Give me a shout to let me know how this progressed 🙂

  7. In my program, I had a POT on A3 to adjust the required frequency using ‘if’, and POT on A0 and A2 to adjust the output duty cycle.

    Can you tell me what value pots you used please?

  8. can i know what is most important on this value between voltage and frequency ?i know to use the formula , but i not clear when my PID controller output(A3) want to get this range, help please tq,

    Program that lets different values on A3 choose different values of frequency, e.g. 100,200,400,500,1k,2k,3k,4k,10k,
    //etc in relation with a free input.
    if (analogRead(A3) <100) ICR1 = 10000; // 100Hz – Default value to 100Hz for A3 = 0V
    if (analogRead(A3) 100) ICR1 = 5000; // 200Hz
    if (analogRead(A3) 200) ICR1 = 2500; // 400Hz
    if (analogRead(A3) 300) ICR1 = 1000; // 1000Hz
    if (analogRead(A3) 400) ICR1 = 500; // 2000Hz
    if (analogRead(A3) 500) ICR1 = 333; // 3000Hz
    if (analogRead(A3) 600) ICR1 = 250; // 4000Hz
    if (analogRead(A3) 700) ICR1 = 100; // 10000Hz
    if (analogRead(A3) > 800) ICR1 = 1000; // Default value to 1kHz for A3 = 5V

          1. so i can change the of frequency that i want by change the value of ICR1,,,,,, sorry can you tell me the important of range here?,,,,,i just the begginer in arduino sorry

      1. I’ve just found out that I can actually turn my Analog input pins into Digital Inputs or Outputs. It’s really simple. it’s same concept with this?

  9. when i use non inverted mode ,the PWM output give perfect result ,,,but when i used inverted mode such as TCCR1A = _BV(COM1A1) | _BV(COM1B1) | _BV(COM1A0) | _BV(COM1B0) the output pwm not give the good result because the output pwm not inverted ,, please help me ,what happen here, and to solve this problem?

  10. The COM1A1/COM1A0 bits control pin 9 – set to 10 is one sense, set to 11 is the inverse. Ditto COM1B1/COM1B0 bits control for pin 10. change the code TCCR1A = _BV(COM1A1) | _BV(COM1B1) | _BV(COM1B0) ; ,,,it’is true? i’am confious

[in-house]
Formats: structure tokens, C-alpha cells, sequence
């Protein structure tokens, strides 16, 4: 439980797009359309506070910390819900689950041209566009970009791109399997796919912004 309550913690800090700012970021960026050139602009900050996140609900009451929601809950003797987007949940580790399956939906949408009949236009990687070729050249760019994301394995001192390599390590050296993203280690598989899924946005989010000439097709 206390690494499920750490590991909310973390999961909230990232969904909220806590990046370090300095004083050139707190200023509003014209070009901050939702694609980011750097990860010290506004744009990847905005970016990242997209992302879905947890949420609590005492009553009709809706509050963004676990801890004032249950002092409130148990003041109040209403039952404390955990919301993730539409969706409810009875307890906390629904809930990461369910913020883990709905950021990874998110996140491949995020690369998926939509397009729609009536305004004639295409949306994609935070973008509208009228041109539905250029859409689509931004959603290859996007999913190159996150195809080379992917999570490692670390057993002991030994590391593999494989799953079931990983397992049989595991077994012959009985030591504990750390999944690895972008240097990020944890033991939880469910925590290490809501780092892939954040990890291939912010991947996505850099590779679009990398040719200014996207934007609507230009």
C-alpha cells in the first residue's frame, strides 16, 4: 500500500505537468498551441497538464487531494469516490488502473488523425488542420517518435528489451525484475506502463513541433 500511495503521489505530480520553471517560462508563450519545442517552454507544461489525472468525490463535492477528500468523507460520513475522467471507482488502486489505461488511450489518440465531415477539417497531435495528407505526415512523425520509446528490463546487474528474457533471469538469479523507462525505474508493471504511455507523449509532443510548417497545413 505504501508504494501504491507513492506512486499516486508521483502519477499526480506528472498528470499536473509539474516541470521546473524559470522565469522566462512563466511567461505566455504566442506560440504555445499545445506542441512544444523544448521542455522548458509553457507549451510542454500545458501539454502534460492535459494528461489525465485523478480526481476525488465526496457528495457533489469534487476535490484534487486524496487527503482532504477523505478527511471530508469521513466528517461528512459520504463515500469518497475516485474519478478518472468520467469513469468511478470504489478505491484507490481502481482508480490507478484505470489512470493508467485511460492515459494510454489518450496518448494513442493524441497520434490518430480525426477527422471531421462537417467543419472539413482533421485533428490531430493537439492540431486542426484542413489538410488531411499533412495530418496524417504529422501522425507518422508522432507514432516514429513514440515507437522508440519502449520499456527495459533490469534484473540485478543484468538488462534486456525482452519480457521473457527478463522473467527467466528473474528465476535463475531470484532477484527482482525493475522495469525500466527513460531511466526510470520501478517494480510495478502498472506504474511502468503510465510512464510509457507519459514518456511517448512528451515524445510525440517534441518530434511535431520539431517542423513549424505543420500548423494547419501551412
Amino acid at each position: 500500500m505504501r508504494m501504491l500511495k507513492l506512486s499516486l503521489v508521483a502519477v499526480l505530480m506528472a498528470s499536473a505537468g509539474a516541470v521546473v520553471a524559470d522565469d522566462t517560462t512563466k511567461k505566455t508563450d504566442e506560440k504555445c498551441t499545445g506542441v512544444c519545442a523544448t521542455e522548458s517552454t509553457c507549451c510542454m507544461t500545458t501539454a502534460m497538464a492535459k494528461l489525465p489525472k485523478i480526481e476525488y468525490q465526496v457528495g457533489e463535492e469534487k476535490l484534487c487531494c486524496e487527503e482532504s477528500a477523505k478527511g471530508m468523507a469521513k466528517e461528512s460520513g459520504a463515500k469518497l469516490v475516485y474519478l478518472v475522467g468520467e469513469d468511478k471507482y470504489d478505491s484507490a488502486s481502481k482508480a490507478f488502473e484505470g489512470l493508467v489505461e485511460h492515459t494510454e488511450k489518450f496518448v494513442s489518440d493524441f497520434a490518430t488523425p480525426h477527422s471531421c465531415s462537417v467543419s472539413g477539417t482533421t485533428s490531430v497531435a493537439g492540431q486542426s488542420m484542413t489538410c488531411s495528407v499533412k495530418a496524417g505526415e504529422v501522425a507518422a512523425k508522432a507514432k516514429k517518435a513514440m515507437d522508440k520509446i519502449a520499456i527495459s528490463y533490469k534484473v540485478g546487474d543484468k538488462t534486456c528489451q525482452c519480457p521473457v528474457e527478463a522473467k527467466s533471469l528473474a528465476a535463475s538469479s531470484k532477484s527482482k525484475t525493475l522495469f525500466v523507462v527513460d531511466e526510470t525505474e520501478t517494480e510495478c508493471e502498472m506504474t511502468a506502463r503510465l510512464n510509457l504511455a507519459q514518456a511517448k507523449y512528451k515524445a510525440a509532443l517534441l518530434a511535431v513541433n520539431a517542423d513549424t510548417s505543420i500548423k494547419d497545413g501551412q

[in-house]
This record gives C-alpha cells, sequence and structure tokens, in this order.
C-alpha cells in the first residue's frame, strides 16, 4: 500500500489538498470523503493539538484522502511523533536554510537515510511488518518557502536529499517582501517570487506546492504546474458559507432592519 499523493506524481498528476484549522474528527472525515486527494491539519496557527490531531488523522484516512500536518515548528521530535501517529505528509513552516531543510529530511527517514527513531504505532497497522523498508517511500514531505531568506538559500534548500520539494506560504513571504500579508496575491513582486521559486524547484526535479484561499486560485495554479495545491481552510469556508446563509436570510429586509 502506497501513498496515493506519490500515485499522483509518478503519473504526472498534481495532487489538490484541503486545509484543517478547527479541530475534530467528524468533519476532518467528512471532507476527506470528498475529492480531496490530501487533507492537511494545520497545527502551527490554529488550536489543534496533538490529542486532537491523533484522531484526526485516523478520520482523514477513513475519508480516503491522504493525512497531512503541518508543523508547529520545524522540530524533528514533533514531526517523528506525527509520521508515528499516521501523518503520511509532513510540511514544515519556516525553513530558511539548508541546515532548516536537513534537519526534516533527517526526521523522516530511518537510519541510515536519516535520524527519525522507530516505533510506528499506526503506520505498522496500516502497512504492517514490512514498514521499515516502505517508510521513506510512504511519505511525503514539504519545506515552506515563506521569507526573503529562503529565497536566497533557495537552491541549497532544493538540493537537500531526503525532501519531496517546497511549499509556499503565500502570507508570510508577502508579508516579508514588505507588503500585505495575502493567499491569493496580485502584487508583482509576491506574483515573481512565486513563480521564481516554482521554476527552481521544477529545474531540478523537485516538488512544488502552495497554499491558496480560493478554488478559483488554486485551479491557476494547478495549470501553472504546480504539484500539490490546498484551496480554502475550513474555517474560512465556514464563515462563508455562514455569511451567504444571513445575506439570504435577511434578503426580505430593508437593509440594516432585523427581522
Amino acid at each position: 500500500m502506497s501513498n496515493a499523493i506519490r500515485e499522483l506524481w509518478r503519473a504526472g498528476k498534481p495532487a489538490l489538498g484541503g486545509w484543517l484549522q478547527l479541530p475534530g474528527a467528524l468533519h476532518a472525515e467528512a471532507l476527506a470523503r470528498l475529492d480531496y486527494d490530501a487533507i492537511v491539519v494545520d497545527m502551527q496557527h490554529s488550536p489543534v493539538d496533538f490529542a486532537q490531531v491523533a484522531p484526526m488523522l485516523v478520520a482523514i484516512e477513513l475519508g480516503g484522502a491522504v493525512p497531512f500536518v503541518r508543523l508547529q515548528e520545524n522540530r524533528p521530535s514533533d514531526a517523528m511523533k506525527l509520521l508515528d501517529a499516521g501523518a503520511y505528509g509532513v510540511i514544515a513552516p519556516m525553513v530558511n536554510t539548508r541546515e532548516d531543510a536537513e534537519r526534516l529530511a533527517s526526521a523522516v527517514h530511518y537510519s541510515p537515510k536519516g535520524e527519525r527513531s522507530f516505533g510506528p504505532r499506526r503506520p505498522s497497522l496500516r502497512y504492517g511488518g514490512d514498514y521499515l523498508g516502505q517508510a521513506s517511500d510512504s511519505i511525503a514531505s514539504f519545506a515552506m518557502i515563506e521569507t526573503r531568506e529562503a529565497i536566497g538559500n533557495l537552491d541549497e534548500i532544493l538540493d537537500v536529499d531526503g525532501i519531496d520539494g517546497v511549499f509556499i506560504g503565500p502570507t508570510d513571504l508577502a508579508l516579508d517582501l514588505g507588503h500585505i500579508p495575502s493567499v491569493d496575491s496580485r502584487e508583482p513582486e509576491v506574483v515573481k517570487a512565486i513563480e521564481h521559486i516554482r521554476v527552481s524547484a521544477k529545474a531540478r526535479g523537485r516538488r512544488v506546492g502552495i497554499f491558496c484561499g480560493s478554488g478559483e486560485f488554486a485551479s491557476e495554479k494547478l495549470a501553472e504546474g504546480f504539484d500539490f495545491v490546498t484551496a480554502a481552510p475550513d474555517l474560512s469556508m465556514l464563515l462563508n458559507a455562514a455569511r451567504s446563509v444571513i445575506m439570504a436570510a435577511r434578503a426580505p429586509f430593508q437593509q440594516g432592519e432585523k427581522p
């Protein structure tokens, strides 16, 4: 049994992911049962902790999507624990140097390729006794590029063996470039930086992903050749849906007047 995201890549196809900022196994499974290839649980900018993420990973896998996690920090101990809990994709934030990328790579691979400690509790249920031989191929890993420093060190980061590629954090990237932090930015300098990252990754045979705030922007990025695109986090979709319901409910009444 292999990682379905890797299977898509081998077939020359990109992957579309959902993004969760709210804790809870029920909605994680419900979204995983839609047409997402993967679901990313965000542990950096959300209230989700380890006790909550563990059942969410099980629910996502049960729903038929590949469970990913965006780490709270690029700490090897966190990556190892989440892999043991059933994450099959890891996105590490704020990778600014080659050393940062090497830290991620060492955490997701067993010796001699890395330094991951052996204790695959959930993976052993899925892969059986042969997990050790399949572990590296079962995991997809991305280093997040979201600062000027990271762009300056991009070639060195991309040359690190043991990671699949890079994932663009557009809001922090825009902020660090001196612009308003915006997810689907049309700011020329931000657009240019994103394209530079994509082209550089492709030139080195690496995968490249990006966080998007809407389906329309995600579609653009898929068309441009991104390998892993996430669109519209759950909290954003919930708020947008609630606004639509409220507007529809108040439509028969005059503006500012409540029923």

1. i got the perfect invert mode ,,,,just only change THIS ->TCCR1A = _BV(COM1A1) | _BV(COM1A0) | _BV(COM1B1) | _BV(COM1B0) to this ->TCCR1A = _BV(COM1A1) | _BV(COM1B1) | _BV(COM1B0),,,thanks a lot for this coding very helping for my project 🙂

  11. Hi, I am interested on your program, i am working on modified sine wave which is delaying at the 2nd 3rd and so on. Can you help me how to delay output signal as shifted 90degrees and adding 2 more output?

  12. Wow, this is rather over my head! 🙁

    I’m trying to find out how I can set a pin to use a PWM frequency of 960Hz… can you or anyone reading this blog assist?

    Many thanks in advance

      1. Thanks Sami. Any quick and easy usable example? I’ve still not quite fathomed out to implement all this stuff from this page.

        1. See the formula which relates N to frequency at the start. That should give you the exact number. As for example, the quickest one I can give is the one here.

  13. Hi,
    Base on my understanding this code changes the frequency therefore, the input of the frequency is from POT A3. We would have determine the frequency. I was wondering if you know how to create a code with fix frequency but changing the duty cycle. I would greatly appreciate if you could help me. Thank you very much.

    1. Hi Anisah,

      To create a fixed code, do not use A3 to adjust frequency. Just input one of the values into ICR3 as per this code:

      if (analogRead(A3) <100) ICR1 = 10000; // 100Hz - Default value to 100Hz for A3 = 0V
      if (analogRead(A3) 100) ICR1 = 5000; // 200Hz
      if (analogRead(A3) 200) ICR1 = 2500; // 400Hz
      if (analogRead(A3) 300) ICR1 = 1000; // 1000Hz
      if (analogRead(A3) 400) ICR1 = 500; // 2000Hz
      if (analogRead(A3) 500) ICR1 = 333; // 3000Hz
      if (analogRead(A3) 600) ICR1 = 250; // 4000Hz
      if (analogRead(A3) 700) ICR1 = 100; // 10000Hz

      i.e. , if you want 10kHz, just put in ICR1.

      Using the same code that you have in this article, you can still adjust the duty cycle, with A0 and A2.

  14. Hi,
    I have tried out the code and realize that it need a fix frequency input from a source. I was wondering if you know how to create a code by using the PWM of the arduino itself? Thank you very much.

  15. Hi,

    still looking for an easy PWM-frequency to ICR1-value conversion? Here you go:

    // f_XTAL ( e.g.16’000’000), N_prescale (acc. TCCR1B setting), f_req (=desired PWM-frequency [1Hz,1MHz])
    int freqToICR1 (long f_req, int N_prescale, long f_XTAL) {
    long temp1 = 2*N_prescale*f_req;
    int ICR1_val = f_XTAL/temp1;
    return ICR1_val;
    }

    Remark: no argument checking & …

  16. I found the original post extremely helpful in moving from the 490 Hz provided by the analog write command to my desired 16 kHz output. I built a test circuit and I reworked the code a bit to provide continuous frequency control, to provide a Serial output to see what is going on, and used map commands to keep everything in bounds.